What’s in the Old Testament? According to Phil Vischer, creator of VeggieTales and his new children’s video series, Christ isn't.
Our local Christian bookstore had a sale on the What’s in the Bible DVDs last year and my wife and I picked up the first three for a fraction of the sale price. Since we were planning on having kids (and since our first one is now on the way), we wanted to make sure we started stockpiling children’s films to replace the action and war movies lining my shelf (oh the agony!).
After watching the first three, I was very impressed with the quality of the production. The puppets look very professional (though we think one puppet was used twice featuring a different outfit, different nose). The songs are fun and catchy. And the teaching gets pretty deep.
Instead of only telling Bible stories, the show tries to answer interpretive and other questions people ask, such as “Where did the Bible come from?” and “Why are there only 66 books?” The resulting material is interesting. On the one hand, much of the show’s material would go over the head of preschoolers and elementary students. I don’t know if the show could keep the attention and interest of middle school students.
Then again, I still watch VeggieTales (over 20 DVDs and counting) because I find them entertaining, so my wife would be a better judge of the episodes’ educational and entertainment value for children.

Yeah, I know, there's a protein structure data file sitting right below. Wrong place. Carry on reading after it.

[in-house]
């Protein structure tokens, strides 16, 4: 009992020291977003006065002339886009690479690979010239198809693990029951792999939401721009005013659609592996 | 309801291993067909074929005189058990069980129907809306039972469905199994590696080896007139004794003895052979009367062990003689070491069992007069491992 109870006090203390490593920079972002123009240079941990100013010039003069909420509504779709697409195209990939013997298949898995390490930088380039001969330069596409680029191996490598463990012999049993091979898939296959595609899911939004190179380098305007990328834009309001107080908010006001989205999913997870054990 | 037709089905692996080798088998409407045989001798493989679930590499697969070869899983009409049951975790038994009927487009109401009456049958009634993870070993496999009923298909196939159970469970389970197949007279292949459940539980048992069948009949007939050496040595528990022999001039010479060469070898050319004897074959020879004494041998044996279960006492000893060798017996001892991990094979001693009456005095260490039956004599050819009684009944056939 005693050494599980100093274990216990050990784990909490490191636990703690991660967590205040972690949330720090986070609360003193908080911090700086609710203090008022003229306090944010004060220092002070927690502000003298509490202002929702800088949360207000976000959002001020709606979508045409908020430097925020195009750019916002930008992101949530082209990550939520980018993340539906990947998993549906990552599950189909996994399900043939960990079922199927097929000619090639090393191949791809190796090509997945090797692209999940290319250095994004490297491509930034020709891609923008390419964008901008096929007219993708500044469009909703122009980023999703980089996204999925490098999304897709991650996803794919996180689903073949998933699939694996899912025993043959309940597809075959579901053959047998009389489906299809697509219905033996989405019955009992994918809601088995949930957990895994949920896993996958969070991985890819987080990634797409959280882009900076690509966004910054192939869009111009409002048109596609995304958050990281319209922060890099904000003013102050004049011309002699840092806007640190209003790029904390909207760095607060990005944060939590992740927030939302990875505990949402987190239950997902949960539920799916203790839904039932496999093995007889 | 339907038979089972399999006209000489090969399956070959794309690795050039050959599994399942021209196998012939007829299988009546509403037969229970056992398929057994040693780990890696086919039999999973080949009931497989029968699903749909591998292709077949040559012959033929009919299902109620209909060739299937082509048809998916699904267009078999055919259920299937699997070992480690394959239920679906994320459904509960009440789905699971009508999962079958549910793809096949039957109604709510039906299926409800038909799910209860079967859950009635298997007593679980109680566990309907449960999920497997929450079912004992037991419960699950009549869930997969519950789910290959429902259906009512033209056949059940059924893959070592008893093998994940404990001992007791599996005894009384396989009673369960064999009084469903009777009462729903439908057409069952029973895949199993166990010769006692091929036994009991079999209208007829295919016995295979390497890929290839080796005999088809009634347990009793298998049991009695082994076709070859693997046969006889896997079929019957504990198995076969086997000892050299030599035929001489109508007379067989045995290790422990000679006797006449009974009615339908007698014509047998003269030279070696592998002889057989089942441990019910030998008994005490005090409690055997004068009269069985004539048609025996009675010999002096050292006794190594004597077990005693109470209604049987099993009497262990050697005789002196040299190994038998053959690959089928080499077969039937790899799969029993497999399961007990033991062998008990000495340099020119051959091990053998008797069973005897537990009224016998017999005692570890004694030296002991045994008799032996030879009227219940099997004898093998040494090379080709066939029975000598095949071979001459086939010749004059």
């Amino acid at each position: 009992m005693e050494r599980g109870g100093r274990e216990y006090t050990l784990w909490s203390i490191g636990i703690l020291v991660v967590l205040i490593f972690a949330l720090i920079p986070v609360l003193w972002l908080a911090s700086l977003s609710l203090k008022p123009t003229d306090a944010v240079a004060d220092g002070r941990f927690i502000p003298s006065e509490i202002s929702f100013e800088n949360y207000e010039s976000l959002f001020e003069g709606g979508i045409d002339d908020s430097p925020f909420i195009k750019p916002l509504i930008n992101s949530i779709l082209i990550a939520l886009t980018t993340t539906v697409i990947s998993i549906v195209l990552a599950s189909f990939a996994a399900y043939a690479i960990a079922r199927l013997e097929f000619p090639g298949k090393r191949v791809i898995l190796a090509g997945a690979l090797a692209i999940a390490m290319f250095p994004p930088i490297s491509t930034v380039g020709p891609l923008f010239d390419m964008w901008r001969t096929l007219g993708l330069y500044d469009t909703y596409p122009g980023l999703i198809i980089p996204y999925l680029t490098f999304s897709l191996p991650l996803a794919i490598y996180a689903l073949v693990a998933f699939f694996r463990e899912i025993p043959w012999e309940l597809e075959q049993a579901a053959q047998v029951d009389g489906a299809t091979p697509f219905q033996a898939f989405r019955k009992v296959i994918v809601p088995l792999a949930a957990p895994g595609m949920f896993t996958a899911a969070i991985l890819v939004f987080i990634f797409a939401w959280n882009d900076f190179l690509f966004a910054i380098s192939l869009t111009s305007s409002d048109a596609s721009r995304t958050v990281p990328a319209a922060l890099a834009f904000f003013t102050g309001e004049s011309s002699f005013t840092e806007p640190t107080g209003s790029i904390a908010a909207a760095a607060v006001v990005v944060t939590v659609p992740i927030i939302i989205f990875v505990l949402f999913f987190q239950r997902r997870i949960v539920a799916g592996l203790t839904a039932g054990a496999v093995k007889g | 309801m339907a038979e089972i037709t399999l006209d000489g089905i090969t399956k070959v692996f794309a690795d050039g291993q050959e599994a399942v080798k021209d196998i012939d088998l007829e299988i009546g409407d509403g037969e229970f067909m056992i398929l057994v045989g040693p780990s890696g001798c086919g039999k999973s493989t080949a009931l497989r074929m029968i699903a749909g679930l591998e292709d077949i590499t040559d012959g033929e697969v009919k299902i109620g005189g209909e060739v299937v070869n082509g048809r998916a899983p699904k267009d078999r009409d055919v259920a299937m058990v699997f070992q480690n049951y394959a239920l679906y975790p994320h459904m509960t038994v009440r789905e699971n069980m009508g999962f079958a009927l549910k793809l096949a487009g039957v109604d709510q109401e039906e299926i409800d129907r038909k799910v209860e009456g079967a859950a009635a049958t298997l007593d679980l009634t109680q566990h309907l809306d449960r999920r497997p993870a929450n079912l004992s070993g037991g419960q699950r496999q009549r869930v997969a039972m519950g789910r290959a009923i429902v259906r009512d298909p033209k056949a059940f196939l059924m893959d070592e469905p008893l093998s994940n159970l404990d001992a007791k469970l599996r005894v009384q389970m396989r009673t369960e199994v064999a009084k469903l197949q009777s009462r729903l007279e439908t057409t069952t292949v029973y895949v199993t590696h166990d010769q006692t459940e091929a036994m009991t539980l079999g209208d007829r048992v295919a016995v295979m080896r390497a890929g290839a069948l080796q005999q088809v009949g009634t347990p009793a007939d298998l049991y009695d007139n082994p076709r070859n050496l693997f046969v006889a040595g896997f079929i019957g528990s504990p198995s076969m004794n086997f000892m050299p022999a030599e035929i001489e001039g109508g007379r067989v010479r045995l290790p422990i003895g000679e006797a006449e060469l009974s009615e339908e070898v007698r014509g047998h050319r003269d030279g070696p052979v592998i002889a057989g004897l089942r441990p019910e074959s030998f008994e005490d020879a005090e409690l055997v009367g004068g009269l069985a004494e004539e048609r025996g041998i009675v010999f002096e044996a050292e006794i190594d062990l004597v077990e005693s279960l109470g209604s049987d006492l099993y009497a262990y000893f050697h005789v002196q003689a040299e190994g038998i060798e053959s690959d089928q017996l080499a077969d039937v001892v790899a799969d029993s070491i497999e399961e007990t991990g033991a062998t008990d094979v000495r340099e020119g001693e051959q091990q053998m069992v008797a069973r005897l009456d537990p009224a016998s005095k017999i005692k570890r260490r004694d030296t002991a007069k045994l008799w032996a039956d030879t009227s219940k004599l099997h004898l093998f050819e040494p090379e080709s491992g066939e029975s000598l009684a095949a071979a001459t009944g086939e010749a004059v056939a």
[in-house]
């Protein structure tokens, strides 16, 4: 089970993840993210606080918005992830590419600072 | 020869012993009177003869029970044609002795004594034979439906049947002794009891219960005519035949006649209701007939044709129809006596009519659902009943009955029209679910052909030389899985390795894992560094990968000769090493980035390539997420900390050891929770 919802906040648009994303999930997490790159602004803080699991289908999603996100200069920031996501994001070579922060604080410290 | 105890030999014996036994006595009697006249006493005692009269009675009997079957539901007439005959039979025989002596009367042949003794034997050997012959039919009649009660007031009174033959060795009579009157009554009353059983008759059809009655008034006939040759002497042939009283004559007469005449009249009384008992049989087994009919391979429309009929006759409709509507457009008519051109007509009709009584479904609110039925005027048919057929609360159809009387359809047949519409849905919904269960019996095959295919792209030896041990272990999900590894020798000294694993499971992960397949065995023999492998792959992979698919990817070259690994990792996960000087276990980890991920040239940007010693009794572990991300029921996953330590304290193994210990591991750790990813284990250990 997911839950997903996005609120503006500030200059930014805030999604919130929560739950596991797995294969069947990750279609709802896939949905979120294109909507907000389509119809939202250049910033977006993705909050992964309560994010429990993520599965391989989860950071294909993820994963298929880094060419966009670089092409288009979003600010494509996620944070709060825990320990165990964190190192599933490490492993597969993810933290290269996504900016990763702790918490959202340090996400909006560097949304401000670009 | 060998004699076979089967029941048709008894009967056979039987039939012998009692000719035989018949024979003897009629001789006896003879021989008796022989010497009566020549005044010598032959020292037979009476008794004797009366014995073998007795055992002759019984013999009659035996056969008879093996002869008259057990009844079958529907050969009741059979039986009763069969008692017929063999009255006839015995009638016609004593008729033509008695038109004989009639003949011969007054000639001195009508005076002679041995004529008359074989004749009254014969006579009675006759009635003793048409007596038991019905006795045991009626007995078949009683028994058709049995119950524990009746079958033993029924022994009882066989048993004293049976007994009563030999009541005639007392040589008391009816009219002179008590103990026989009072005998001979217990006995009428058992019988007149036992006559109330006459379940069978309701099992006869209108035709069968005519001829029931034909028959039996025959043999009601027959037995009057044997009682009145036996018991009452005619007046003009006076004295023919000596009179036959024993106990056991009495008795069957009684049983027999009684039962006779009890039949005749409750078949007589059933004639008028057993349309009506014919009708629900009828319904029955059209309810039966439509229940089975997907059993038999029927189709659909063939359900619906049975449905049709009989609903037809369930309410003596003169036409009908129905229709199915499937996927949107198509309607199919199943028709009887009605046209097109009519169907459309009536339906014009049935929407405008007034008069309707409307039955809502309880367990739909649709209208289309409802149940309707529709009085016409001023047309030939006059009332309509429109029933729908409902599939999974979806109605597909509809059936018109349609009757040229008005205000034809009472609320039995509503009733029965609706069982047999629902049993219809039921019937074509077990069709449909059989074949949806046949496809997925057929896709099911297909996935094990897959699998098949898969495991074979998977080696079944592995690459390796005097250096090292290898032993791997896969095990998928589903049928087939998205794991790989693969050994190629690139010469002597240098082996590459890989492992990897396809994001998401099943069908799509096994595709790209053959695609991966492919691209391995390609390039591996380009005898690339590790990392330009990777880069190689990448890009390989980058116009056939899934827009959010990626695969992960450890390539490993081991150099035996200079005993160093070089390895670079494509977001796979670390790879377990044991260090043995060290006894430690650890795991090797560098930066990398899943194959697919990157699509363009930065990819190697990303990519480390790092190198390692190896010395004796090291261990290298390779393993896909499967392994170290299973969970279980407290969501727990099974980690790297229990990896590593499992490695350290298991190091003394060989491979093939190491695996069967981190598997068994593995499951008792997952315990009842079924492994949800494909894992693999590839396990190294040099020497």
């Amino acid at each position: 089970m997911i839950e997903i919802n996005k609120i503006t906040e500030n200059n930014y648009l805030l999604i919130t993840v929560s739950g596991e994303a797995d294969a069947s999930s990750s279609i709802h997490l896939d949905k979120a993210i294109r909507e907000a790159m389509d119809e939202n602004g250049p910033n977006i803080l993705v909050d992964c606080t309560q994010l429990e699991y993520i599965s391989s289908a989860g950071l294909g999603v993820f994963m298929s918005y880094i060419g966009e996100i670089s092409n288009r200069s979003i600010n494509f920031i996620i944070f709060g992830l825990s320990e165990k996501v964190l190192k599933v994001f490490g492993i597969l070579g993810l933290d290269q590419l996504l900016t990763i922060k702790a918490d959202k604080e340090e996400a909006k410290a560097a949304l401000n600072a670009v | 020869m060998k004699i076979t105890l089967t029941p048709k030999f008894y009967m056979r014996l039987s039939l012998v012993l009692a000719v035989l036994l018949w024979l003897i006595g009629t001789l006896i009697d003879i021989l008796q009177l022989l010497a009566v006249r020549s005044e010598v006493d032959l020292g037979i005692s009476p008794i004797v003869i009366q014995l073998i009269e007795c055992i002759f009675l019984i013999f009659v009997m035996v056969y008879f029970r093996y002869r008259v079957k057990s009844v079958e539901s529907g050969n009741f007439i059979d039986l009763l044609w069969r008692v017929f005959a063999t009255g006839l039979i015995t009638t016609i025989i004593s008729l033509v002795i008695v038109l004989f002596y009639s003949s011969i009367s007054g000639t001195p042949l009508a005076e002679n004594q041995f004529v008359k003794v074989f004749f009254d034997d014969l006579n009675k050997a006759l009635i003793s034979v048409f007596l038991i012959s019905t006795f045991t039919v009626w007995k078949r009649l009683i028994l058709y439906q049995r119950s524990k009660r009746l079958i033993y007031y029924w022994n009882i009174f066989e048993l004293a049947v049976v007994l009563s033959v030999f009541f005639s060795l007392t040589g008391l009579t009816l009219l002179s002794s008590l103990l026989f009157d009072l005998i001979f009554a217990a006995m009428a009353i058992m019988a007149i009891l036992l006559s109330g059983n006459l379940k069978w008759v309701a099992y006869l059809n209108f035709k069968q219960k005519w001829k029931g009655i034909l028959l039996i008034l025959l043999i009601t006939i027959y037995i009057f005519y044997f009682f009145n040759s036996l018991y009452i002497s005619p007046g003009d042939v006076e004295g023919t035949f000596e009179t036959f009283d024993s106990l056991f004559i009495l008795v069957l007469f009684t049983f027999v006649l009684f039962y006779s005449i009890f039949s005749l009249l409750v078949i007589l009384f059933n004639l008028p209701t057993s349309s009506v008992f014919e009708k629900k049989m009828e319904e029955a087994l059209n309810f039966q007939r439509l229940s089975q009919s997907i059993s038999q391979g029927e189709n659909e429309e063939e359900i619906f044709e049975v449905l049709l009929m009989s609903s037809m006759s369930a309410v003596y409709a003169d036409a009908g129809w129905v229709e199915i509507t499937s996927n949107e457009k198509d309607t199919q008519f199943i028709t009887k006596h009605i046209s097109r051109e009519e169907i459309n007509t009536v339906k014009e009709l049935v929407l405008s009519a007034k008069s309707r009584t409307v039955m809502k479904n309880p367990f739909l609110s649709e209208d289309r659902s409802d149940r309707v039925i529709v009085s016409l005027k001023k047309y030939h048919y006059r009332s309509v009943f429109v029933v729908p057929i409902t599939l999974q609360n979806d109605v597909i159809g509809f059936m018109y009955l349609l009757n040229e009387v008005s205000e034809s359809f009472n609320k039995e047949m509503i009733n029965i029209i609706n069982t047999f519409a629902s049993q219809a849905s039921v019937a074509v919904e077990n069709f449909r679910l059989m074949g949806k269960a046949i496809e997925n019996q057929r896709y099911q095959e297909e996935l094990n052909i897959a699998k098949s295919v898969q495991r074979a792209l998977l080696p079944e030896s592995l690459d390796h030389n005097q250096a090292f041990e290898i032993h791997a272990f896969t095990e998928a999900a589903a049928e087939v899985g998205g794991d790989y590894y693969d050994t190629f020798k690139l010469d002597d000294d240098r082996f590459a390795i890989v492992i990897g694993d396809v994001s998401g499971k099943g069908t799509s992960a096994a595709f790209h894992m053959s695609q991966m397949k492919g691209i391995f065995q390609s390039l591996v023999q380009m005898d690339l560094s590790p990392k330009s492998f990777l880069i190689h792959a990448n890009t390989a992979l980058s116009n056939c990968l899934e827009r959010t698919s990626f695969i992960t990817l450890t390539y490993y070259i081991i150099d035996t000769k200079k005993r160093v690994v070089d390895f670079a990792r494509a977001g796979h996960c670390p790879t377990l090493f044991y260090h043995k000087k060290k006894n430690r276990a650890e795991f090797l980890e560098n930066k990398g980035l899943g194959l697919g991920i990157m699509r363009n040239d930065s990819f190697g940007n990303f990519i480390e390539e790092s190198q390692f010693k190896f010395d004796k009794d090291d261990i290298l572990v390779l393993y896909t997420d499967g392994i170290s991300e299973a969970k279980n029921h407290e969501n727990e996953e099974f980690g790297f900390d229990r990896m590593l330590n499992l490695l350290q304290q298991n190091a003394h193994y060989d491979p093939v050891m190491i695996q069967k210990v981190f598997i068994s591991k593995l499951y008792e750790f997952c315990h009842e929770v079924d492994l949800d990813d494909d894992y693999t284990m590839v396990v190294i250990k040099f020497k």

A Christ-less Old Testament?
It seems in an effort to go through the books of the Bible in order, the creators have decided to make few references to Christ until they get to the New Testament. They could have spent a considerable amount of time talking about the protoevangelium where God promises the woman’s seed will crush the serpent’s head in Genesis, the fact that Christ is our Passover lamb, that when Moses announced that God would raise up a Prophet like himself, he was talking about Jesus, or that Jesus fulfilled the law.
But they didn’t.
Phil Vischer said on his blog,
…God didn't start his rescue plan with Jesus. God's rescue plan starts with Abraham, and then slogs its way through the entire history of Israel. Why? Because if we don't see how impossible it was for Israel to live under the Law, we really don't understand why the incarnation was so necessary. We can't please God on our own. Israel tried, and tried, and tried. And failed, and failed, and failed. Man's inability to live up to God's standard is the problem. Jesus is the solution. If our kids don't fully appreciate the problem, should we really be surprised if they fail to fully appreciate the solution?
I think I understand his intentions, but should we hold off telling about Jesus until we can give nine videos worth of summary of the Old Testament? Besides, God’s “rescue plan” is first revealed in Genesis 3:16 with the promise concerning the woman’s seed, a promise that is fulfilled in Jesus. And Revelation describes Christ as the “lamb slain from the foundation of the world.” God’s rescue plan begins and ends with Christ, and as such What’s in the Bible? should focus on Him. What subtly comes across is that you must have a grasp of the Old Testament (i.e. be Jewish) before you can be a Christian, an issue that was resolved by the early church (see Acts 15).
Stay tuned for part two...